We have a good example of this in the disciples who were an
evangelism team of twelve to reach Palestine. Jesus was the field
director. The disciples had been called, had gone through the selection
process, had left their jobs, had gone through orientation, and had gone
out in teams of two. They had gone through training and had served for
nearly three years. You would certainly expect that they would have
things down pretty well.
Let’s pick up the story in Mark 9. The disciples had been arguing
about who was the greatest. Jesus calls them around and points out that
whoever wants to be first has to be last and servant of all. In Mark 10
they meet the rich young man who would not give up his possessions. When
Peter points out that the disciples had given up home and family to
travel and spread the good news, Jesus agrees and reviews the teaching
about the first being last and the last first. Even after two clear
lessons, as they travel on toward Jerusalem, James and John (or their
mother) ask to be first in the kingdom. When the other ten hear about
this, they become indignant with James and John—those two should know
better! However, rather than scolding them, Jesus calls the disciples
around and again reviews the lesson: Whoever wants to be great must be
the servant of others.
How do we form such relationships?
To live so that people will know that we are his disciples by our
love for each other is not easy in today’s world, but it can be done.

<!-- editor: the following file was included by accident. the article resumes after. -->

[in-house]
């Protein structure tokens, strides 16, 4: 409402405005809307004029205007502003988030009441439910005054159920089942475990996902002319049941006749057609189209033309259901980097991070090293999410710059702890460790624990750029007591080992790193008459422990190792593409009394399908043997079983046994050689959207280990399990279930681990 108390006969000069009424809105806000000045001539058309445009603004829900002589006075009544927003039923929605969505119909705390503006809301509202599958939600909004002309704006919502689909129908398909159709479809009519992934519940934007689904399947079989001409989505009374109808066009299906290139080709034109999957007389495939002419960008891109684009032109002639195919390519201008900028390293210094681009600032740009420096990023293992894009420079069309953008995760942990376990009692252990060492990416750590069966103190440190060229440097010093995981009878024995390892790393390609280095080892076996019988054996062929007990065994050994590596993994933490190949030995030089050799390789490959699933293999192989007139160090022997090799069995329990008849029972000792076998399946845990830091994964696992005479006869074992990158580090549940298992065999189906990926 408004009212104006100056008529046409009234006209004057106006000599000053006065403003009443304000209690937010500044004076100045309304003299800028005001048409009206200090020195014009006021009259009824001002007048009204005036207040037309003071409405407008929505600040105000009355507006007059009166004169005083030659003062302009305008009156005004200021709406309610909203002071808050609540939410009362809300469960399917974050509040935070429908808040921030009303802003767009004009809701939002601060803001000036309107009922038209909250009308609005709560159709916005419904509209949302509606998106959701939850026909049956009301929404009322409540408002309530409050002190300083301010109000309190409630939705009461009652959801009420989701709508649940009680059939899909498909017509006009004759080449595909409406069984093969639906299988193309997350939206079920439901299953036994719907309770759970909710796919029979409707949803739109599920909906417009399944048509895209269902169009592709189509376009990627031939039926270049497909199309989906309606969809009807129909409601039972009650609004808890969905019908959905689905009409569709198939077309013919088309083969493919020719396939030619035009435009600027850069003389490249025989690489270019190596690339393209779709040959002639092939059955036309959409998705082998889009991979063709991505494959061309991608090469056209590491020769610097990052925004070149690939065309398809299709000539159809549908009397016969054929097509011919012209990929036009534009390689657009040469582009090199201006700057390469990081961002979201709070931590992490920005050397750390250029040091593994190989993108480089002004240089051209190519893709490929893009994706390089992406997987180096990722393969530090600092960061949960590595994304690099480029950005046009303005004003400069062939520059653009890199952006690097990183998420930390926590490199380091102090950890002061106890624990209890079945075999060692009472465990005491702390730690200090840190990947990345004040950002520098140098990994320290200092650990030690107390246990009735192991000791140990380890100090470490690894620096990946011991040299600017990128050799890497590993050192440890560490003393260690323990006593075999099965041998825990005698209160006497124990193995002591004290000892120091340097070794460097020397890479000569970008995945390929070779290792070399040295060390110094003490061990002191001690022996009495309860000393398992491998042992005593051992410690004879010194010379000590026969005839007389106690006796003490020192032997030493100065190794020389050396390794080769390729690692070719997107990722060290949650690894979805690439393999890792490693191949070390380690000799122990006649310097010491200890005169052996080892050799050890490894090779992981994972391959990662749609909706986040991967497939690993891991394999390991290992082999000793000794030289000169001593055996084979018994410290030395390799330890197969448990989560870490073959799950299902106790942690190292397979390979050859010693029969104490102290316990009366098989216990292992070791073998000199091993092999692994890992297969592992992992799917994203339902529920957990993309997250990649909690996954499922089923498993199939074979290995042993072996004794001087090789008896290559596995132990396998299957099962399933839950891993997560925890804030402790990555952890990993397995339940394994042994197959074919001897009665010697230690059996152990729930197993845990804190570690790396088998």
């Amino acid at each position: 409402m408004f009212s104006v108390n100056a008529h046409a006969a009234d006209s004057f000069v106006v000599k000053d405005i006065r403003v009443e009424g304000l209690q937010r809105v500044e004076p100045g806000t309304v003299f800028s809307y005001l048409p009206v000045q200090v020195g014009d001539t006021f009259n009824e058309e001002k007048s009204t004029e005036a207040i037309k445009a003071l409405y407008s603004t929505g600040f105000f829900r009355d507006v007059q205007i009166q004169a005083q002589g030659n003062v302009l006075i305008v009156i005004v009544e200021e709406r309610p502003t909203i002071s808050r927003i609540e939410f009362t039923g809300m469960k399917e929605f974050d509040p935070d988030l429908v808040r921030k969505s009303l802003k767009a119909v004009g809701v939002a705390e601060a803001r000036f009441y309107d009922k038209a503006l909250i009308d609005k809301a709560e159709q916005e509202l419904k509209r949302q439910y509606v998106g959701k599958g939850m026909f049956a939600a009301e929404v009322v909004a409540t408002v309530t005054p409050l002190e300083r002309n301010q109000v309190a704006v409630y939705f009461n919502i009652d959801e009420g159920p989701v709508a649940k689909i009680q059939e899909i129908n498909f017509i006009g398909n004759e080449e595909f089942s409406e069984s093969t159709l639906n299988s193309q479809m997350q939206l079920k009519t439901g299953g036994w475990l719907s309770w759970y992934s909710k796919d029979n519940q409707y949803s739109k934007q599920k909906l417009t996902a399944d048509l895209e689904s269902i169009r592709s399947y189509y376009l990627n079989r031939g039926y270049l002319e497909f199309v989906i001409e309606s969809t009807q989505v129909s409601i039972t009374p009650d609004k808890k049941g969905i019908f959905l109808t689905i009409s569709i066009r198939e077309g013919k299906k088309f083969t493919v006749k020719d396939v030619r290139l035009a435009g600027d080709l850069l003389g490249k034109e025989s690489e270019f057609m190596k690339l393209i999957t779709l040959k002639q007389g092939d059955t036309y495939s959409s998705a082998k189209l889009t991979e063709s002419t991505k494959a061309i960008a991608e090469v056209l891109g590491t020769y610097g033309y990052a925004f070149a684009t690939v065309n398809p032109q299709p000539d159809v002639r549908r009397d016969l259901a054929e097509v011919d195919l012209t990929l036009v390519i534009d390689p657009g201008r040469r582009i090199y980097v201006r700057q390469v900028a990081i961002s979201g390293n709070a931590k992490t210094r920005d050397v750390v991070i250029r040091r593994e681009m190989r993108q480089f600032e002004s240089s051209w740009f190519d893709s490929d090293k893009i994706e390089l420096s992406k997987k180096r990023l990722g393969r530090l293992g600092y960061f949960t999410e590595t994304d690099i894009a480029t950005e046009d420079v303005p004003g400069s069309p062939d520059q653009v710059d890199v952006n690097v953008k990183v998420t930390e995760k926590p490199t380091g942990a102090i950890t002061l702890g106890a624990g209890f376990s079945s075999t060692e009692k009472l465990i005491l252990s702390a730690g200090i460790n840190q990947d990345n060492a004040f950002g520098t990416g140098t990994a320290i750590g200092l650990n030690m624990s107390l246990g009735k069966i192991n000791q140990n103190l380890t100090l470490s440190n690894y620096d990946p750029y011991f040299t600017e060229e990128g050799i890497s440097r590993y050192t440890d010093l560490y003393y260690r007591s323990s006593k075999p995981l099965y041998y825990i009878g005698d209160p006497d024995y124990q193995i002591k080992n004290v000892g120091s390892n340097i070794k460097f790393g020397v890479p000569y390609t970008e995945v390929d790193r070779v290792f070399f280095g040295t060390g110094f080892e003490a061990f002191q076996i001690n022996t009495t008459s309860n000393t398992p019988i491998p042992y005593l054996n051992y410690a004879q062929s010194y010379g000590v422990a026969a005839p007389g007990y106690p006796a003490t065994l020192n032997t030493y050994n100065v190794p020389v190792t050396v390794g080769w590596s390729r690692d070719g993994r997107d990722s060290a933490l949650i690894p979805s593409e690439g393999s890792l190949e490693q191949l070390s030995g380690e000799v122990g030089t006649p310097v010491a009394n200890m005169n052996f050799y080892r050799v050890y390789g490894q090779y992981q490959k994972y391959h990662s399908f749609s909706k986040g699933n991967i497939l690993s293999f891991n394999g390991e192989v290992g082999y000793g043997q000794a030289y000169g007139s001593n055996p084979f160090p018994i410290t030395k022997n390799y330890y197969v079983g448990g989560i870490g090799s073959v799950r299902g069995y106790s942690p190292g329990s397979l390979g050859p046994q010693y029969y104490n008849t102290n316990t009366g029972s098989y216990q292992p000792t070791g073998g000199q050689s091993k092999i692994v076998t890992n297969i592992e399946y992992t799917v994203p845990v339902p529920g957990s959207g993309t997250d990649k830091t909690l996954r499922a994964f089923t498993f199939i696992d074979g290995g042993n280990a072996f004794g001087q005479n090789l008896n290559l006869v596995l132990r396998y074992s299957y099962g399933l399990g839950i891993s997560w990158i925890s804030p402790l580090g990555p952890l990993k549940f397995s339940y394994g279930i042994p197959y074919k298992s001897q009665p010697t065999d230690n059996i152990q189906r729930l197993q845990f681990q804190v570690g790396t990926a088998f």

Of course, you cannot be intimate friends with everyone, so after you
have chosen people with whom you would like to develop such a
relationship, try the following to form friendships.
- Time. Friendships take time. Your response may be that you
just do not have time, that you have to prioritize your schedule. If
you believe it is important for people to recognize that you are his
disciples, you may want to start scheduling your priorities. Time
allotted each week to developing missionary relationships will make
you more effective, less likely to quit missionary work, more likely
to be happy, and less likely to become ill.
- Affirmation. One can live for several weeks on one good
compliment. However, most of us go for months without giving or
receiving any. When was the last time you gave a firm compliment to
build someone up and strengthen relationships?
- Trust. Spending time together in an affirming atmosphere is
likely soon to lead to the development of trust. As time increases
so may the trust--but you must be very careful never to betray a
trust. Trust takes months or years to build, and only seconds to
- Communication. Some people have never really had someone
give full attention and really listen. Sometimes we hear what people
are saying with words, but not with their hearts.
- Vulnerability. When trustworthy people care and really
listen, we tend to open up and become more vulnerable, more honest
with each other rather than being “on guard.”
We all need a group of supporting friends. People from
individualistic Western cultures often think that all they need for